‘Autism-friendly’: Towns seek status in bid to build more caring society
Criteria include proof of infrastructure, lead roles for people with autism, and local partnerships
“Too often, autistic people and their families are excluded from discussions about autism and the design of services.” File photograph: Getty
Eleven towns across the country are on the way to being designated “autism-friendly” after what was termed the “phenomenal” success of a pilot scheme in Clonakilty, Co Cork, it has been announced.
Adam Harris, founder and chief executive of AsIAm, Ireland’s national autism charity, said he believes the roll-out will help the public to better understand that being autism-friendly is often simply about being a more caring society.
With support from retailer SuperValu, which has autism-friendly shopping usually on Tuesday evenings at many of its outlets, Mr Harris drew up plans last year to include other shops, businesses and public services in Clonakilty in the scheme.
The businesses and other bodies were asked to take measures to reduce sensory stimulation that could cause distress and difficulties, to undertake staff training to improve understanding of the condition and how to communicate better with those with autism, and other measures.
Mr Harris said the response has been “phenomenal”, with more than 100 organisations involved, a new sensory garden opened in the town, new autism-friendly practices at the town’s festivals, and annual training and lectures.
“It really set a challenge for the rest of the country, so we worked with SuperValu to see how we could roll this out elsewhere,” he said.
Towns were invited to express an interest in following Clonakilty’s lead, with proof of infrastructure and support, involvement of people with autism in leadership roles, and partnerships with local organisations such as Tidy Towns committees or the GAA.
The towns in line for the designation, announced on Saturday at the fourth annual National Autism Conference in Malahide, Co Dublin, are: Skerries and Lucan in Co Dublin; Castlebar in Co Mayo; Clane, Co Kildare; Mallow, Co Cork; Greystones and Bray in Co Wicklow; Tralee and Listowel, Co Kerry; and New Ross, Co Wexford.
Committees in each town will be supported in their efforts to transition towards autism-friendly communities.
“These partnerships are really important because there is not enough partnership happening,” said Mr Harris.
‘Excluded from discussions’
“Too often, autistic people and their families are excluded from discussions about autism and the design of services. We particularly see this at the moment in relation to the shortage of school places for autistic children around the country. Families have really been left out and not included in discussions about this.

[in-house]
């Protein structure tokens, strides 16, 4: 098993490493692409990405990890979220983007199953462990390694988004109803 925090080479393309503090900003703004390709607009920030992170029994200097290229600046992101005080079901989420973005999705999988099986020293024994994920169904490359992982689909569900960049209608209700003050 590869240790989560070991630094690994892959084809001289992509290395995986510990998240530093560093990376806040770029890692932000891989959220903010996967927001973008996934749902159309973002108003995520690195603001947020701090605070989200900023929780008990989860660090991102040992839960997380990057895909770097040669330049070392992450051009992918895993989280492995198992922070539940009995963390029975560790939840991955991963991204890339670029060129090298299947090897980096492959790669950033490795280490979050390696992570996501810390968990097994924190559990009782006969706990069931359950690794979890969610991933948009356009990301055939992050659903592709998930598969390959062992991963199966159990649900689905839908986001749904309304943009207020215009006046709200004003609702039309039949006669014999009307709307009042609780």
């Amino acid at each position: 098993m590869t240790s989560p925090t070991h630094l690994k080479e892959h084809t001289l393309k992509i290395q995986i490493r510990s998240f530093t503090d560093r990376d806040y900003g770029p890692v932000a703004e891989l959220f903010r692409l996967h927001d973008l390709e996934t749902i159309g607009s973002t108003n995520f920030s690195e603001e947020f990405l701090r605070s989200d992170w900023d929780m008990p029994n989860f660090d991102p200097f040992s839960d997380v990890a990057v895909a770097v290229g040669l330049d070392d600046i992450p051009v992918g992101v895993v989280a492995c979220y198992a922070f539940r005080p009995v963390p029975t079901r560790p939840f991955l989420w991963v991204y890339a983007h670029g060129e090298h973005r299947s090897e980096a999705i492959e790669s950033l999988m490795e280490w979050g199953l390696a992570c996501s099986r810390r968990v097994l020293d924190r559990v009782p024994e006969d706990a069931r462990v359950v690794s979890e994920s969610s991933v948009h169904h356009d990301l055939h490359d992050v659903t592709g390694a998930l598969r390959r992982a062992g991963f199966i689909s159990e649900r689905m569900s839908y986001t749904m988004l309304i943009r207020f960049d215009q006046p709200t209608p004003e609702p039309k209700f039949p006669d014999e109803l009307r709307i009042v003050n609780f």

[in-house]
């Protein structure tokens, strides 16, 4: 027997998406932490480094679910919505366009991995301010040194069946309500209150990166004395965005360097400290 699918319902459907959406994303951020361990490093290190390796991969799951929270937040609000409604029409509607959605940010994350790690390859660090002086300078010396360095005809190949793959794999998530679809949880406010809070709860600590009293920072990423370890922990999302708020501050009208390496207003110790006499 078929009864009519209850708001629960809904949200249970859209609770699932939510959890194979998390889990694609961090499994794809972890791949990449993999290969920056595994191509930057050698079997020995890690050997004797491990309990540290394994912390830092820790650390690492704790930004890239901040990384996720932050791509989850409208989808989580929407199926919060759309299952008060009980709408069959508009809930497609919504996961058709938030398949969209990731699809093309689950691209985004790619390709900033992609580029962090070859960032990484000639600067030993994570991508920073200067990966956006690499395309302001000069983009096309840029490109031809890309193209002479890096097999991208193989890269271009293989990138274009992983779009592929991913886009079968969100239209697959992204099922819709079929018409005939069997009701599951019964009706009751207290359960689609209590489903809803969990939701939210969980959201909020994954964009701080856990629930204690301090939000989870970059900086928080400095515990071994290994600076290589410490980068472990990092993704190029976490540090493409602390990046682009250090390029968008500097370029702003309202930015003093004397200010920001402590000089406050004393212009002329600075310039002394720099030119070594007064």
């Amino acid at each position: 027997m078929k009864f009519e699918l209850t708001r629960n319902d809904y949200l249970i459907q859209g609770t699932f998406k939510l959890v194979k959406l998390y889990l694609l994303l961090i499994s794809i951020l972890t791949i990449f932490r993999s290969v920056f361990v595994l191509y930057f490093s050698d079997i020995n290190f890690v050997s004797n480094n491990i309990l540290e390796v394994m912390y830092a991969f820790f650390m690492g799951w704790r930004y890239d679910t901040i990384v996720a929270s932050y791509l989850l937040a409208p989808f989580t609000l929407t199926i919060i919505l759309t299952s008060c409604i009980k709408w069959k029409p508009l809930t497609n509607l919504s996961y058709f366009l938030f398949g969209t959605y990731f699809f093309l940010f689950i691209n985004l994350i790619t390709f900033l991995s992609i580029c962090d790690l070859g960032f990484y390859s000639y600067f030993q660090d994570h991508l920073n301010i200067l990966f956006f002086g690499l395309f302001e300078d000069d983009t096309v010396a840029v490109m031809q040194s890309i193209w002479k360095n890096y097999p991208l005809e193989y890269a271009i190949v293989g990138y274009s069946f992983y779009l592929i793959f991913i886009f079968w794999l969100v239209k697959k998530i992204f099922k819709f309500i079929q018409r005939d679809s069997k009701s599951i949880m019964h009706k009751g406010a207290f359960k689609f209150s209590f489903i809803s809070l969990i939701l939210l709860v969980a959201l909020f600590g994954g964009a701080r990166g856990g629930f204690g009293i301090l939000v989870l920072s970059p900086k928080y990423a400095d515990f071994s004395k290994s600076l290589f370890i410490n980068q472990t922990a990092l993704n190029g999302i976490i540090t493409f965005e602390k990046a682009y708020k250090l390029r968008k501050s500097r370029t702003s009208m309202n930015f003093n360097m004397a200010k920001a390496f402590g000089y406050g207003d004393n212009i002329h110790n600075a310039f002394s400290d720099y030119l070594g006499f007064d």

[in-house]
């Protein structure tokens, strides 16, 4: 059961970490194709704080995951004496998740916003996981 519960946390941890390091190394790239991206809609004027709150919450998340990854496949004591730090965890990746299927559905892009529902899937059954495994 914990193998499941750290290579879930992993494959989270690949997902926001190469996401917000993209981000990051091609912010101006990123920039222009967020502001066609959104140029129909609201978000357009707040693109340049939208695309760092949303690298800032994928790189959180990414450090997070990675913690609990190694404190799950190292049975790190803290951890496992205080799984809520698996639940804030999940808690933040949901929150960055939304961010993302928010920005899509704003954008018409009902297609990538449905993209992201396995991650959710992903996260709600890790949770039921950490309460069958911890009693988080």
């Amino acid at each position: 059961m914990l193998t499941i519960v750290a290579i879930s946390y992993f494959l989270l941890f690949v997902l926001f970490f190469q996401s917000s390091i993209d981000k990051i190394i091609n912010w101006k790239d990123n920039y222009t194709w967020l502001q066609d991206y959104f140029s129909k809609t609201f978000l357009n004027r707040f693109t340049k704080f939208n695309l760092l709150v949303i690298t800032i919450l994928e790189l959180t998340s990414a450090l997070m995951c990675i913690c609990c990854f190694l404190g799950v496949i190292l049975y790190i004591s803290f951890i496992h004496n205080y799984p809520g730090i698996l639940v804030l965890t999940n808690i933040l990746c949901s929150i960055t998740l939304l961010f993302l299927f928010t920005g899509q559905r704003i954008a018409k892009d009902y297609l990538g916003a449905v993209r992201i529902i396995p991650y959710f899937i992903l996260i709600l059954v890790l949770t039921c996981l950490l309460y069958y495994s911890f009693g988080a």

“So, this is about sending a message to the public that being autism-friendly is about more than donating €5 or €10, it is actually about changing our behaviour.
“This will have a significant impact on the wellbeing of autistic people, growing up in a community that from the outset says ‘There is no stigma, we support you, we want to help you every step of the way, whether it is going to school or to buy an ice cream’.
“Hopefully this leads to autistic people living, working and playing more in communities right across the country.”
AsIAm estimates there are about 75,000 people with autism in Ireland, based on findings that one in 65 schoolchildren have been diagnosed with the condition. There is a spectrum of severity, with some who can live independently and others who need a large degree of support.
Also revealed at the conference were the results of a survey two weeks ago by AsIAm of 240 people either with autism or who have a loved one with autism.
It found 97 per cent of respondents believe the general public do not understand enough about the condition; 82 per cent believe that most businesses or organisations in their community are not adequately equipped to help them, and 88 per cent would visit the businesses and organisations more often if they were.
“The vast majority of people with autism experience a lack of understanding in their day-to-day lives,” said Mr Harris.
“It is really important that we de-medicalise autism, so it is not just for the psychologist or teacher or doctor, but something for everyone to play their part in terms of diversity in society.”